One day my friend Will and I were talking about some scandal in which yet another respected leader was caught directly lying. After a few years of writing advertising and hearing how salespeople and marketers would toss the truth out in a heartbeat, we were both pretty fed up with fake… and this was a crystallizing moment.
Will shook his head and muttered to himself.
“Everything is bulls—. Everything.”
He looked up at me, eyes blazing with sudden insight, his face suddenly reminiscent of an ancient mystic or half-starved monk.
“It’s true, isn’t it? Everything is bulls—!”
Unfortunately, in this fallen world, that’s basically true. Yet unlike cow manure, the “bull” we’re subjected to on a daily basis isn’t even useful for fertilizing.
Enough philosophizing. So why do I bring this conversation up? Because manure from off your farm (and probably on as well, unless you’re being very careful) is likely to be contaminated with a variety of nasty things you don’t want in your garden.
It’s ironic that the excrement itself is the least offensive part of manure… but there you go.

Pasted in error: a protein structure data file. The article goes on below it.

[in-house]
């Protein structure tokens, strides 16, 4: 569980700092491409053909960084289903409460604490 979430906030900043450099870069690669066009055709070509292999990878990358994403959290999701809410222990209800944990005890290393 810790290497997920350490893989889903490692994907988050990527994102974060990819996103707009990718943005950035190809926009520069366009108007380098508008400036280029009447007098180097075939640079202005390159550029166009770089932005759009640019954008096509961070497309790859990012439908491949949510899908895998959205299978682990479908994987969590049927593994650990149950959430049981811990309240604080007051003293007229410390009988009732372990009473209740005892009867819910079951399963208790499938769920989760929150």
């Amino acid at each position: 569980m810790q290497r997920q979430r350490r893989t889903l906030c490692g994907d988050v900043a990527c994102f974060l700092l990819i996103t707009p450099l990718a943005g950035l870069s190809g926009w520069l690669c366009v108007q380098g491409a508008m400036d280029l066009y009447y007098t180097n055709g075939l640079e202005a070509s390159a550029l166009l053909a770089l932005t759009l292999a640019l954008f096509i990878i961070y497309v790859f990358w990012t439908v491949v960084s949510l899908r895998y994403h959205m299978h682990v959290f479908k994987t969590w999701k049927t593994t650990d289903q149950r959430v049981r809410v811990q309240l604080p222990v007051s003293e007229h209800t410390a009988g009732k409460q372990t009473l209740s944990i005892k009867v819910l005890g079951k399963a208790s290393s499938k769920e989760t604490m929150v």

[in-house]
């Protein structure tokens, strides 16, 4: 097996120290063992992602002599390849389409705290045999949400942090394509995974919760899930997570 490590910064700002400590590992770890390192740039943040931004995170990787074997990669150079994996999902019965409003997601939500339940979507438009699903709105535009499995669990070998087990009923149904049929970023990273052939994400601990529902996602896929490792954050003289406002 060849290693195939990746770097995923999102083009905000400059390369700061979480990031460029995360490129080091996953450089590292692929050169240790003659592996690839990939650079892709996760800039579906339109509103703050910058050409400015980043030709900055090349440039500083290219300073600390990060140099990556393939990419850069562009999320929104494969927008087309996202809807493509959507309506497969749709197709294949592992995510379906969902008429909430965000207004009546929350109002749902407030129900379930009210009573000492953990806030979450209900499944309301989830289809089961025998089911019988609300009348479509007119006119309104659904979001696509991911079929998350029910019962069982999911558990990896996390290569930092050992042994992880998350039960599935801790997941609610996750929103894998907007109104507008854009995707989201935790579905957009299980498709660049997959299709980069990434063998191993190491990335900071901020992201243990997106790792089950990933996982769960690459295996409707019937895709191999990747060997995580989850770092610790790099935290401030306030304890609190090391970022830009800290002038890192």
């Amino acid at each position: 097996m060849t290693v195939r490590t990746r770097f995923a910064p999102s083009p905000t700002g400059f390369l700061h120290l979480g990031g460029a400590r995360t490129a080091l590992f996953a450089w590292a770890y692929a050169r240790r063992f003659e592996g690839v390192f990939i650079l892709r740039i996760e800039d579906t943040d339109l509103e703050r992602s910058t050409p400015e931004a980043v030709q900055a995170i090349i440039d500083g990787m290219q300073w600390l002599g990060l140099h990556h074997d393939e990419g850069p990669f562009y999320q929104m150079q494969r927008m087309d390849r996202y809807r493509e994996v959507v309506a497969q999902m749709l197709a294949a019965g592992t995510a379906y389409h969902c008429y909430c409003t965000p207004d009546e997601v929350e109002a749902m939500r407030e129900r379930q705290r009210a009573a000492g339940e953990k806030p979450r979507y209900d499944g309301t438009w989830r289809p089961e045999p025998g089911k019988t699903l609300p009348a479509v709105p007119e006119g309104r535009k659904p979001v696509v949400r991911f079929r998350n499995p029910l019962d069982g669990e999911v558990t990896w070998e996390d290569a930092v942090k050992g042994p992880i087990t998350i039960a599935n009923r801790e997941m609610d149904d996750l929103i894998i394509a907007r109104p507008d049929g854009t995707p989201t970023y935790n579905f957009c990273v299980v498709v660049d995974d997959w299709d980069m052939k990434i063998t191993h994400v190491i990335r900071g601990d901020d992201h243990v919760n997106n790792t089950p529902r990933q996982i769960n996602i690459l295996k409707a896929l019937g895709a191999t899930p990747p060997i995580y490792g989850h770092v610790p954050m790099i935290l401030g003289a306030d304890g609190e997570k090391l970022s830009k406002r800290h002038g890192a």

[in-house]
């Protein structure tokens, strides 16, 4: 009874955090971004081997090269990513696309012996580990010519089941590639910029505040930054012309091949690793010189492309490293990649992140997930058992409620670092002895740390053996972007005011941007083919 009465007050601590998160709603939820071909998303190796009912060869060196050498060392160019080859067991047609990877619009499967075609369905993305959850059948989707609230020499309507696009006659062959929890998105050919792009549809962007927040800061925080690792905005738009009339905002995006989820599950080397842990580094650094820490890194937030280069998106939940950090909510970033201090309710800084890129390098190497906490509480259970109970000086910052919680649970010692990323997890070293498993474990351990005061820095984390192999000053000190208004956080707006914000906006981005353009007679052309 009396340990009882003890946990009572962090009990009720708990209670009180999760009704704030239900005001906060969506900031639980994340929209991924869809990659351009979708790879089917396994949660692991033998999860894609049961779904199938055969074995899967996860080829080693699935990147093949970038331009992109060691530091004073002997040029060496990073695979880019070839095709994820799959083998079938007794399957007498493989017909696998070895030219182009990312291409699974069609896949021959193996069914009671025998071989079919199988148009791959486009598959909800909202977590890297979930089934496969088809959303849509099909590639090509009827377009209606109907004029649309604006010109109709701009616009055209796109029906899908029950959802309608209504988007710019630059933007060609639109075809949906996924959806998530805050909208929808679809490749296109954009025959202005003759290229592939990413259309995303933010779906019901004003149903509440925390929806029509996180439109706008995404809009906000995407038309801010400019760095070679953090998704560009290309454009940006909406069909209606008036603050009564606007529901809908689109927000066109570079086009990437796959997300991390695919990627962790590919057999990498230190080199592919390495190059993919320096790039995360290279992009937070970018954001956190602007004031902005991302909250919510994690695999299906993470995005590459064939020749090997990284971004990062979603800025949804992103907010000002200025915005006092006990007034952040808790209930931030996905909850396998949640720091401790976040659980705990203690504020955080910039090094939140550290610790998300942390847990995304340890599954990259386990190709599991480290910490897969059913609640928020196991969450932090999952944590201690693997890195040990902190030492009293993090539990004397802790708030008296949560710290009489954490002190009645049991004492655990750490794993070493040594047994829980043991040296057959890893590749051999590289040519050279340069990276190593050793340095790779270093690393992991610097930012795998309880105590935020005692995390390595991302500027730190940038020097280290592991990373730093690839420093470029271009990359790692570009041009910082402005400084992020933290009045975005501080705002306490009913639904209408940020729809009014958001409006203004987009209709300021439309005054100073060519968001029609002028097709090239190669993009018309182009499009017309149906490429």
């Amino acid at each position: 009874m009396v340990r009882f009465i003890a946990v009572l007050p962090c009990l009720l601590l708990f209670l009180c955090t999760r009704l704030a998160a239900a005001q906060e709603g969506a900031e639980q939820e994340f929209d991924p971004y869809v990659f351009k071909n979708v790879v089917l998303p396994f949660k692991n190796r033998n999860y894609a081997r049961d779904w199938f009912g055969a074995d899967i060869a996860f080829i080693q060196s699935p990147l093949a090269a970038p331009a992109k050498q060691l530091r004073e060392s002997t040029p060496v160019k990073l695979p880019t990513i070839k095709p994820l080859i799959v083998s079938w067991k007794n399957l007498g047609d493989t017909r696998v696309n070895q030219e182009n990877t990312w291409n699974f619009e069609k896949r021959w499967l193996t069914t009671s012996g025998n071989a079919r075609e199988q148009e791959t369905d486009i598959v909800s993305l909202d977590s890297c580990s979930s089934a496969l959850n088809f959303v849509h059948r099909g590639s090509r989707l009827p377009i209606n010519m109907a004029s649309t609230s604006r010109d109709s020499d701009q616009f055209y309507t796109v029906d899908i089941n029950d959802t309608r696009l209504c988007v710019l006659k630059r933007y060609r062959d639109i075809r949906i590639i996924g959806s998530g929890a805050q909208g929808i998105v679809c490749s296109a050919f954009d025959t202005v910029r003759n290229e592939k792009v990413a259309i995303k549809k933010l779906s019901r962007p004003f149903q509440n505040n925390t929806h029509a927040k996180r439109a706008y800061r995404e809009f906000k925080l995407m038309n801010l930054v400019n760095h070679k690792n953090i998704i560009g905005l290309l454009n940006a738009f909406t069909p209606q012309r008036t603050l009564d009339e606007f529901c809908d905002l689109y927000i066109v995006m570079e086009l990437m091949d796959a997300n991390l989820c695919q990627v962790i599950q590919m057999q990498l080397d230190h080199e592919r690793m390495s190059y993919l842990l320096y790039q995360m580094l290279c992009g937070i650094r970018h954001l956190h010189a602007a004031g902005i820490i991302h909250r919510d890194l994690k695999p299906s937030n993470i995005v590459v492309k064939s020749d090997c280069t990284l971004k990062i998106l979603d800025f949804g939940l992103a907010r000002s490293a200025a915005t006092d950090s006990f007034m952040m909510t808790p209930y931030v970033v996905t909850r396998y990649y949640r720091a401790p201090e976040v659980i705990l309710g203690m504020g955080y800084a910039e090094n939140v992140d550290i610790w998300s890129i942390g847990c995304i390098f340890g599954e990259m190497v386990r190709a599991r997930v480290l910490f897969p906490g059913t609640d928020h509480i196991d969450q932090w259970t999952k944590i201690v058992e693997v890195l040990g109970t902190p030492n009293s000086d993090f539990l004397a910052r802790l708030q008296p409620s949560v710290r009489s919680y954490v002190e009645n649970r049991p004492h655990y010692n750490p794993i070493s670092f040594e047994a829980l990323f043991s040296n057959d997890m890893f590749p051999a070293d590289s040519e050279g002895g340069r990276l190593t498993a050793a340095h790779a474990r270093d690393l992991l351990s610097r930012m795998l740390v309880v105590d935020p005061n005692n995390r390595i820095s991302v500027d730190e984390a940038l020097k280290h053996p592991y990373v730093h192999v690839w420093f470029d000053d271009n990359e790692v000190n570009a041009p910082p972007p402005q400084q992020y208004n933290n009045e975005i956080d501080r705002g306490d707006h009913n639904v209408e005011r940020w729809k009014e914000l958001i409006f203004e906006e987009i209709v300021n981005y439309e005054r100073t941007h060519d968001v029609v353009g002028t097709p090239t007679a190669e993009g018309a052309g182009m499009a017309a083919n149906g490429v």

What contaminants? Try these on for size:
1. Heavy metals
There’s arsenic in some factory chicken feed. There’s also a variety of other heavy metals that are in a lot of commercially produced composts, thanks to “green” composting programs that recycle sewer sludge into fertilizer. Though on its surface, it seems like a great idea, the reality is that a lot of pollutants end up in the sewers. If you buy “Milorganite” or any number of other bagged composts or fertilizers, you could be adding a nice dose of poison to your soil.
Animals are given a wide range of drugs, some of which fail to break down quickly and are passed into the animal’s waste. You probably don’t want these in your garden.
Oh yes, let’s not forget these. Fields are sprayed with a bunch of junk to kill pests. Some of these fields are growing crops that are then fed to animals… and, you guessed it… it comes on through.
Now this isn’t cool. The soil relies on an intricate balance of competing and cooperating species… when you dump antibiotics into the ground, you kill off some organisms and pave the way for others to become dominant. You also increase the chances of “superbugs” arriving through adaptation to the toxic conditions. Since a lot of animals are kept in tight quarters under harsh conditions, massive amounts of antibiotics are given to them… and they come on through.